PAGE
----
Letters: Caps and gowns should be free to students

Guest Author

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When I got a cheery email reminding me to buy my cap and gown before graduation, I was pissed. “What kind of goodbye gesture is this?” I complained to anyone who would listen. “How do my tuition dollars not cover that?”

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Honestly, the $50 wasn’t a real problem for my family. But journalism Instructor Jamie Folsom said she knows people who haven’t gone to graduation at all because of the cost, celebrating with big family gatherings instead. And, for first generation students, walking at graduation can be a highly important moment for them and their families.

Who gets access to celebrations and milestones? Maybe having students pay for their caps and gowns isn’t meant to be elitist, but it kind of works out that way — cutting out specific people who can’t justify spending money on a one-time rental.

Some students may not want to participate in the University’s ceremony anyway, but if graduation is, at the core, about the students and their accomplishments, shouldn’t we make sure that attending is an option for everyone?

My first thought was that the University should pay for caps and gowns, either through our tuition dollars or their own budget. According to Marissa Dienstag, associate director of Presidential and University Events, about 70-80% of graduating students usually walk, and if the University paid $50 for regalia for each of these 4,800 students, that would cost roughly $235,200 per semester.

Dienstag said the University’s graduation budget wouldn’t be able to cover this extra cost, especially since having to add heightened security in the past year. I didn’t get a clear answer on whether tuition dollars could cover the cost without being increased.

Vice Provost Kelly Long added that for the University to pay for students’ regalia, they would have to retrieve caps and gowns from students after the fact, which could be problematic. But, maybe getting your real diploma could depend on returning your regalia, or, if a student really wanted to keep theirs after the fact, they could buy it off the University.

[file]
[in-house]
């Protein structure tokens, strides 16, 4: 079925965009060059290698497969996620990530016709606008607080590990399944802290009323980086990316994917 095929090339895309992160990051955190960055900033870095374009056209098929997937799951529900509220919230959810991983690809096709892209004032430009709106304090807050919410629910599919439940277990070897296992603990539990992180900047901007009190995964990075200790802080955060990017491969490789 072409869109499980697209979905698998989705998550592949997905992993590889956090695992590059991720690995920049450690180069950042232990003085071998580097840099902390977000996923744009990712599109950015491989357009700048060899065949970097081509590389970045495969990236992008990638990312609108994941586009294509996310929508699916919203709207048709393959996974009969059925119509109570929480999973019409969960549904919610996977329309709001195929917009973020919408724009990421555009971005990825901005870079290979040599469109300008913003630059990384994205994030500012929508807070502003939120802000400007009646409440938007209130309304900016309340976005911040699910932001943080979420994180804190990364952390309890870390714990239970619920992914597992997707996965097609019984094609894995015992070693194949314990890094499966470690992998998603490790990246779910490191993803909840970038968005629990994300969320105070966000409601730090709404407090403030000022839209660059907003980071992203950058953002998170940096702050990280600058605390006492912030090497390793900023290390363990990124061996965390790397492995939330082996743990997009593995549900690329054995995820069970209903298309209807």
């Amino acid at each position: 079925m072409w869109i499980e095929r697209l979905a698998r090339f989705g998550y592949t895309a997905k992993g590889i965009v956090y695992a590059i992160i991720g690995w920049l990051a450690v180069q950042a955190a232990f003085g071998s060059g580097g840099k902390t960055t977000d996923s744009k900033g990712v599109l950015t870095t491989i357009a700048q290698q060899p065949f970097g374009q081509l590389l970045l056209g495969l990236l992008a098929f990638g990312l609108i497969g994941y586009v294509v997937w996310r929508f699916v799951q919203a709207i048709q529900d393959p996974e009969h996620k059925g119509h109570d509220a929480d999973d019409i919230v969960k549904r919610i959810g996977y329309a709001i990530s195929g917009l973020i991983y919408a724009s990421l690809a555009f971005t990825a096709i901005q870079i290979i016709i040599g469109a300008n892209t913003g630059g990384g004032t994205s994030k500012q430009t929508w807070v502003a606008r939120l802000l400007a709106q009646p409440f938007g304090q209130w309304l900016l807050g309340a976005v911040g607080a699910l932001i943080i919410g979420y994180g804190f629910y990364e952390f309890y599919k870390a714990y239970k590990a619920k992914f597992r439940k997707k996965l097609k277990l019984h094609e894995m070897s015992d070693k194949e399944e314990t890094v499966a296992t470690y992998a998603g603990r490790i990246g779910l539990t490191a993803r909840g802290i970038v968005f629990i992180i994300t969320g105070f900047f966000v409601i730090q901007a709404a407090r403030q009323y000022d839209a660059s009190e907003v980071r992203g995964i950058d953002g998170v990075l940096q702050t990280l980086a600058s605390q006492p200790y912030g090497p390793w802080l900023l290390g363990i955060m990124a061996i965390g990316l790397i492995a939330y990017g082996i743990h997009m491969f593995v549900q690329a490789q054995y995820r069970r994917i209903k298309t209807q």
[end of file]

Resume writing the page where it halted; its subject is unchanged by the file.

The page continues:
Who gets access to celebrations and milestones? Maybe having students pay for their caps and gowns isn’t meant to be elitist, but it kind of works out that way — cutting out specific people who can’t justify spending money on a one time rental.

But, if the budget just isn’t big enough, my next idea was to create some kind of fee waiver, so that regalia could at least be free for a few students — maybe this would be a good place for ACSCU to spend the close to $1 million in student fees that was recently found unused.

My last idea was to do away with caps and gowns altogether.

Long said that the reason we still do regalia is that it’s a traditional way of marking that moment of transition and change. Similar to school uniforms, she said, there’s something that is equitable about everyone being in the same apparel, and this uniformity also makes it less of an individual honor and more of a collective, community honor for the class and the school.

However, Folsom said she thinks the old-school academia look is starting to be antiquated, and if that tradition has lost its meaning for students, maybe we should start to question those requirements. In the meantime, though, regalia is still on and still costs $50.

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Maybe students who are currently struggling can borrow caps and gowns from friends graduating at different times, or start GoFundMe campaigns, or look into CSU’s Fostering Success Program, which helps out students who are independent or grown out of foster care.

If we want lasting change, though, the question comes down to this: whose responsibility it is to make sure that every student has the option to walk at commencement — the students’ or the school’s?

Until we decide that, we as students might start getting curious about why things are the way they are, then asking the people who could actually tell us. Both Long and Katz said something wild to me — that they had never before been asked to consider the questions I was presenting to them.

With all the bitterness about buying caps and gowns, not one complaint reached them? Maybe we owe it to ourselves to complain in the right places, because the school will care more if we let them know that we care.

Carolina Araiza — Journalism and Media Communications

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